Saturday 20th August was the ‘Elephant Epic’ – Elephant Orphanage Project’s (EOP) annual fundraiser, a 75km mountain bike race that attracted 142 riders! The EOP team were busy preparing for the event when an orphan alert was called through by our partners at the Department of National Parks and Wildlife (DNPW) – rescues always seem to occur when we are already very busy!
Dr Innocent Ng’ombwa, DNPW vet, led the rescue in Livingstone supported by Wildlife Police Officers from Mosi-Oa-Tunya National Park, Warden Mwale, Dr Katampi and EOP staff.
Officer Zimba had been watching the orphan for a few days to confirm the separation from its mother. He observed it trying to attach itself to another herd, however they were rejecting it, as is common in the wild.
Milk is a precious resource for female elephants and they tend not share their milk with calves which are not their own. As the rescue team prepared to dart the orphan it became apparent that a teenage elephant in the nearby herd was struggling to walk from a snare around its right leg.
The team took swift action to dart this injured elephant, remove the snare, treat the wound and get him back on his feet before they returned their attention to the orphan, who had separated from the herd in the commotion.
Within 10 minutes the orphan was located. He was also darted with a tranquiliser and fell down next to the railway line (Njanji) once the drugs had kicked in.
The little elephant, approximately 1.5 years old, was then stabilised within the National Park for 2 days where he was observed to eat browse and drink water and electrolytes from a bucket. This behaviour was essential as he was malnourished and dehydrated and desperately needed to get some energy before his long journey to the EOP-Lilayi Elephant Nursery.
Within the first 24 hours ‘Njanji’ started to bond with Elephant Keeper Elvis, which was essential to provide him with comfort and the confidence to accept these new fluids from a human, and give him the willpower to survive.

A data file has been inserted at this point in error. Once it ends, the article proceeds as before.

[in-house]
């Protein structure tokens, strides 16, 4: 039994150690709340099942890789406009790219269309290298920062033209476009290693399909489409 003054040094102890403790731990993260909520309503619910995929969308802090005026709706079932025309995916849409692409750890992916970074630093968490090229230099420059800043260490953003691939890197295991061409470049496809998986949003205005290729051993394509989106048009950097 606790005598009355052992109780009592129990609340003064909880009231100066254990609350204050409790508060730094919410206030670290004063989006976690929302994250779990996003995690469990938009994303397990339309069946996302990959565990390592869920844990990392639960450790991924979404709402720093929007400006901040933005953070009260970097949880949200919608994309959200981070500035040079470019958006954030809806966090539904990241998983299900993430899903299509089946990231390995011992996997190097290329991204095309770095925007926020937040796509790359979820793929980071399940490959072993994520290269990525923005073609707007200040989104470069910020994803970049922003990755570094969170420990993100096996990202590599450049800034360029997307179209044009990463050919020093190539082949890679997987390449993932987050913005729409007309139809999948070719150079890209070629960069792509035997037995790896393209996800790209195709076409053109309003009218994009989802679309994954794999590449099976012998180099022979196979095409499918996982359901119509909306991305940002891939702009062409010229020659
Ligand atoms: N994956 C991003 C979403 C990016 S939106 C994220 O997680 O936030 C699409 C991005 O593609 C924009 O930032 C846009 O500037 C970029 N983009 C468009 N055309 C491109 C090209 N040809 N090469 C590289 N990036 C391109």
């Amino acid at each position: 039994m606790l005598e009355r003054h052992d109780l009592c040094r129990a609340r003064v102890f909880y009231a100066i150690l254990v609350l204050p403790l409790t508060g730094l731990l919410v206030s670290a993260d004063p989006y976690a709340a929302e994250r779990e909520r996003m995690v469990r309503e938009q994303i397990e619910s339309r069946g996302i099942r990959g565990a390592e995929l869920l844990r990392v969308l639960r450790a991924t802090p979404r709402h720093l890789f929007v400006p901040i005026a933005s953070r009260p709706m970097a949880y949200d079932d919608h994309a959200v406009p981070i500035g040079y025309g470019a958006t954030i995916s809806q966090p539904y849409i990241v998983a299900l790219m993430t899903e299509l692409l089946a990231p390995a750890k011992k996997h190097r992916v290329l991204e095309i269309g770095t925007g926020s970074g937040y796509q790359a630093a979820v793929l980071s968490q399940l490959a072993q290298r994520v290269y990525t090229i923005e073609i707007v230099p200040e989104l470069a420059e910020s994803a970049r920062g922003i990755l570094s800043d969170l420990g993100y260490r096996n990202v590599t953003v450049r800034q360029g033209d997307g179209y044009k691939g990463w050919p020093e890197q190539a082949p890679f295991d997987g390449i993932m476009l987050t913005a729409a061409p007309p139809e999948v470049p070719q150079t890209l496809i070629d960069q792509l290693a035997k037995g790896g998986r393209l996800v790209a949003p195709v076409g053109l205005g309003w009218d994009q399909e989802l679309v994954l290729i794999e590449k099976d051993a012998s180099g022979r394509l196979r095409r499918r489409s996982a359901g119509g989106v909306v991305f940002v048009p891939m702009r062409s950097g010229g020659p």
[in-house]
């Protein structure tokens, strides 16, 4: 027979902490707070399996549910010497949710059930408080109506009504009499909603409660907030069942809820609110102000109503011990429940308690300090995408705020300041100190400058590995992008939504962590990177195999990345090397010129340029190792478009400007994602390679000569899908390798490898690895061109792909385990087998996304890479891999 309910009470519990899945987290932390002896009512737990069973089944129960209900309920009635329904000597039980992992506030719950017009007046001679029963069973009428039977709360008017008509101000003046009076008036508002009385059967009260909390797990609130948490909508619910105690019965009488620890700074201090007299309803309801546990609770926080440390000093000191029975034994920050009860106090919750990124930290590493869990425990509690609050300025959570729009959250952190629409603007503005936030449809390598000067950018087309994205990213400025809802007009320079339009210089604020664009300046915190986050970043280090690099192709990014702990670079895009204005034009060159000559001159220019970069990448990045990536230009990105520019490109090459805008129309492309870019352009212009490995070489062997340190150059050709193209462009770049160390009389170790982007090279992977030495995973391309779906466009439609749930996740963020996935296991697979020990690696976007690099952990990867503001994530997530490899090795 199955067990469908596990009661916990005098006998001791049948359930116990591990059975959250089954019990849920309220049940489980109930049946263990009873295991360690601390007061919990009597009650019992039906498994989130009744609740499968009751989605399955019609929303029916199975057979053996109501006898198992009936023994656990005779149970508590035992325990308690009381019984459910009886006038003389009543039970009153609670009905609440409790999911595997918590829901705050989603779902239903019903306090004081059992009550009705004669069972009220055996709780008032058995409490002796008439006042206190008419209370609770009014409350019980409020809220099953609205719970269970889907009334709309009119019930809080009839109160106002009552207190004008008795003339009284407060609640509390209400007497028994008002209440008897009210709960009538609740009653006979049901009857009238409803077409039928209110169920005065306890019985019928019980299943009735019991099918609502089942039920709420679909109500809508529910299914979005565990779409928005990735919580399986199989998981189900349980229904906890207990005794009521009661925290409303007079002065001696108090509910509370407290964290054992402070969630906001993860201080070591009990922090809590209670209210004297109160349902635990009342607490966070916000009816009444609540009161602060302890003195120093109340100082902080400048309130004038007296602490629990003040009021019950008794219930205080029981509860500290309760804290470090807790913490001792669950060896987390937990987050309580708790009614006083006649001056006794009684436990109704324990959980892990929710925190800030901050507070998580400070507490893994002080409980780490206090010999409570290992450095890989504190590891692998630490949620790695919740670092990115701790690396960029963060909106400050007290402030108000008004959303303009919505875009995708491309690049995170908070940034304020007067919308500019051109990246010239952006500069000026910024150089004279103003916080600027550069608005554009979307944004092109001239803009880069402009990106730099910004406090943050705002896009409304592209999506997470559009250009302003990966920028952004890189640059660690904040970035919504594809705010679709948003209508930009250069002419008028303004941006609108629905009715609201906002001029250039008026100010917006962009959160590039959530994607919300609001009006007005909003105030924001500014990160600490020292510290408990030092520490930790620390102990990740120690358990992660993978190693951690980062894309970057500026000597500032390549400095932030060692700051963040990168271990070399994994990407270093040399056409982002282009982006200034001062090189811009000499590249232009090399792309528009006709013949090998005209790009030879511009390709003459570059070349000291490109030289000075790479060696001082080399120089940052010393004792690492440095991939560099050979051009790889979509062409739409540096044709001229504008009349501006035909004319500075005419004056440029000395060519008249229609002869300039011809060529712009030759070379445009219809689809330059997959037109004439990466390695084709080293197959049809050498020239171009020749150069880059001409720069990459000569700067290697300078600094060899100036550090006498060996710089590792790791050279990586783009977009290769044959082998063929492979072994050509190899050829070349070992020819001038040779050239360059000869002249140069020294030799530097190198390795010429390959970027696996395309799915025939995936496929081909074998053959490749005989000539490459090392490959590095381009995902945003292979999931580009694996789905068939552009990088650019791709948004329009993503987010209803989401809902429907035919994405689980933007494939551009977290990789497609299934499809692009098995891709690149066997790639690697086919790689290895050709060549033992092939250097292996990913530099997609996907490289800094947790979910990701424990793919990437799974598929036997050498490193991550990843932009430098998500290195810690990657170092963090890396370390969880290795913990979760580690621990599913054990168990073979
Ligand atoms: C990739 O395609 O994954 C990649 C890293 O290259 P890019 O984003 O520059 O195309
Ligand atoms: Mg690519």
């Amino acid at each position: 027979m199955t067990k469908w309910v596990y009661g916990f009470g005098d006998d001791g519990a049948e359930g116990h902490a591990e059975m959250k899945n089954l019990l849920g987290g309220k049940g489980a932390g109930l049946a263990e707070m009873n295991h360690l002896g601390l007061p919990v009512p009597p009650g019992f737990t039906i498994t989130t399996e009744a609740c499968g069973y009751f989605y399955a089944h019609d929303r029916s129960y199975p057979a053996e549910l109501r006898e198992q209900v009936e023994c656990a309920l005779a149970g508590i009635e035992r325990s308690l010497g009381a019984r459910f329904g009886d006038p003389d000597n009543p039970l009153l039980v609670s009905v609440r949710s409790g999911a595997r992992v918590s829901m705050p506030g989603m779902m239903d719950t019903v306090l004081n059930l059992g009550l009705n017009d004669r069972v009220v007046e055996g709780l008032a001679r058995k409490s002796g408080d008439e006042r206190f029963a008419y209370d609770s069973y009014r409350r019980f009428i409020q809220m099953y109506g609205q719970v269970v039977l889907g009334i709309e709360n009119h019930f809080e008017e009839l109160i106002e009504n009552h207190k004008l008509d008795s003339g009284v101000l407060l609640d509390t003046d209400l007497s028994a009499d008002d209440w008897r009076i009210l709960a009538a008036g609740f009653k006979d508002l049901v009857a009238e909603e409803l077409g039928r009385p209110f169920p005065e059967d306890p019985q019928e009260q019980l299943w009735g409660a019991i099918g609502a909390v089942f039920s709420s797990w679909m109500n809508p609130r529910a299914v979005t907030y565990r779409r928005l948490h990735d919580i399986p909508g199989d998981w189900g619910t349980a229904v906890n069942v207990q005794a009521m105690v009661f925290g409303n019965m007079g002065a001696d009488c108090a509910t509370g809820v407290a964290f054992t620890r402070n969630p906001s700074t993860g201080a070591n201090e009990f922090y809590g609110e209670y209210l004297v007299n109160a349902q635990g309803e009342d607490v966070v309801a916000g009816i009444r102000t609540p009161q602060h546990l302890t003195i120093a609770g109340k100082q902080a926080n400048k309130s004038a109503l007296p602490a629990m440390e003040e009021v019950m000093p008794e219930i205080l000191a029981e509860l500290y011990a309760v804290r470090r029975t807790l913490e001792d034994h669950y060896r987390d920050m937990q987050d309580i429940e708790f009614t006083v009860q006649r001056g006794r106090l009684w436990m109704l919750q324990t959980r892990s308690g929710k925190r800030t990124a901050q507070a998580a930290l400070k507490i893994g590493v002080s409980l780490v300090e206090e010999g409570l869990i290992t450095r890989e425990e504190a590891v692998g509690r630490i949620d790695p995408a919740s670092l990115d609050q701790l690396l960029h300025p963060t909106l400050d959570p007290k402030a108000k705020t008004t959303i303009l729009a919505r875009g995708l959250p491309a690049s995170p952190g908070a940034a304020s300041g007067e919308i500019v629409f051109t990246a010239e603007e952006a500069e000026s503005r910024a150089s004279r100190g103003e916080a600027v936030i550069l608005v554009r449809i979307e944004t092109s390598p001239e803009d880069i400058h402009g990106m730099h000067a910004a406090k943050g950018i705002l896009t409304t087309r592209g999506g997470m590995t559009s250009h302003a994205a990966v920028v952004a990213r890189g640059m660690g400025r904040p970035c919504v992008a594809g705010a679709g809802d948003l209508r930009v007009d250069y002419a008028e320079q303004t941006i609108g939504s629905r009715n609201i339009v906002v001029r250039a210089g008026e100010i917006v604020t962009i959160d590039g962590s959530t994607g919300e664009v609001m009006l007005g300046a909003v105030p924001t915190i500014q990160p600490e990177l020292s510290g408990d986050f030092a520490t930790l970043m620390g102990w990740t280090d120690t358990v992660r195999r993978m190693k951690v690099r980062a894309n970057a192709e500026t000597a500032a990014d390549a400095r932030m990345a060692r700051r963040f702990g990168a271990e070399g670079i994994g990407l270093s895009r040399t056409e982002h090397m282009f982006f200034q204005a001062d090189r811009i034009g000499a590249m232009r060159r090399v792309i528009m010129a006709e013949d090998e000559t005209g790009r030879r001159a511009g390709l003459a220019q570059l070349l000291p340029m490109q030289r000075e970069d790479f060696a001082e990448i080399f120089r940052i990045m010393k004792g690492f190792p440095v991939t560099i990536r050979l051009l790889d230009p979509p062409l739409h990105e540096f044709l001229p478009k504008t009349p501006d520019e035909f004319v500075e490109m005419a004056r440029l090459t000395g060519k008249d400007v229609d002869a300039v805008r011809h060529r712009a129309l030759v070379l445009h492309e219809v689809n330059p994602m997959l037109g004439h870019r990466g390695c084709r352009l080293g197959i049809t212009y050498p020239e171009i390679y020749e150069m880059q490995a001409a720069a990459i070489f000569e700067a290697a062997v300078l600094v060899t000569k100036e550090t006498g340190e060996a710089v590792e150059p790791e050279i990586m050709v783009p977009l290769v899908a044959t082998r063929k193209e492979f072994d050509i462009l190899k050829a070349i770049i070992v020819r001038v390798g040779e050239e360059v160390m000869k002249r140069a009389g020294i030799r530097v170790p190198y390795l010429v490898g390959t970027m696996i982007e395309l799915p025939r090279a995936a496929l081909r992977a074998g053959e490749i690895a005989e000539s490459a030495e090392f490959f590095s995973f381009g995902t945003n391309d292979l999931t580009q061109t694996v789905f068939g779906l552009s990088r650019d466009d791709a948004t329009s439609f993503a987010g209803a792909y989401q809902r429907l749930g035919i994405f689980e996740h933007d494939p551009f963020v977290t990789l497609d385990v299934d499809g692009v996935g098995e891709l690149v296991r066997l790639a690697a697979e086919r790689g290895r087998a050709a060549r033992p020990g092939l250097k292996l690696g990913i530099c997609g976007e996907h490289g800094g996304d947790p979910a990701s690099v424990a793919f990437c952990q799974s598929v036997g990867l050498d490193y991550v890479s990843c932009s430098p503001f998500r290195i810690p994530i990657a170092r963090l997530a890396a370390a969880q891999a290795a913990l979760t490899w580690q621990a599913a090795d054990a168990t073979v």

After loading into the DNPW trailer he had a smooth journey to Lilayi and despite the initial stress caused by the move he calmed within 24 hours and can now be seen suckling the fingers of the keepers and drinking milk from a bottle – a very promising sign.
No sooner had Njanji settled at the Nursery than EOP received another call from DNPW Officers on Sunday, this time in South Kafue National Park. A team from DNPW and the EOP-Kafue Release Facility responded quickly and returned to the stables with a 2.5-year-old orphan who was also dehydrated and malnourished.
With a new orphan inside the Release Herd were very curious to come back to the boma (their night time protective enclosure) and the Matriarch of the herd, Chamilandu, was walking around the boma fence smelling him and sharing rumbles back and forward.
Young Zambezi was also reluctant to leave the boma for his walk the following morning, seemingly wishing to find out more about this newcomer. He has been named ‘Mwembwe’, a shortened version of Namwembwe Hill, where he was found.
It’s still early days for both orphans and the next week is critical. They need to start drinking milk formula from a bottle to ensure we can get into them the essential nutrients that they would have received from their mothers to enable them to return to good condition.
Mwembwe has collapsed from exhaustion once already and both are being monitored around the clock. Both elephants are being stabled until the vets give them the all clear. In both cases there is no direct evidence for why these little elephants have become orphaned, but mother elephants do not leave their babies unless there is an underlying health issue or when conditions are so tough they cannot continue to feed them.
With an on-going increase of elephant poaching (which often includes lactating mothers) across the continent, coupled with a particularly dry season, it is likely that the number of orphans needing to be rescued will only increase.
GRI-Elephant Orphanage Project would like to thank the dedicated staff of the Department of National Parks and Wildlife, who have worked tirelessly to secure and transport the orphans once spotted.
In particular we thank Dr Innocent Ng’ombwa, Dr Jackson Katempi, Warden Mwale Mosi-Oa-Tunya NP, Rabson Zimba, Elvis Likando, Ivan Sihubwa, Warden Daka SKNP, Charles Chongomoka, Daison Mwinga and Eric Mwanakezwa.
With a growing family of orphaned elephants at the Elephant Orphanage Project we are desperately in need of more funds to help support and nurture them in the months ahead. Help us give these orphans a second chance for life in the wild by donating here: https://www.justgiving.com/Game-Rangers-International-EOP
Press release courtesy of Game Rangers International
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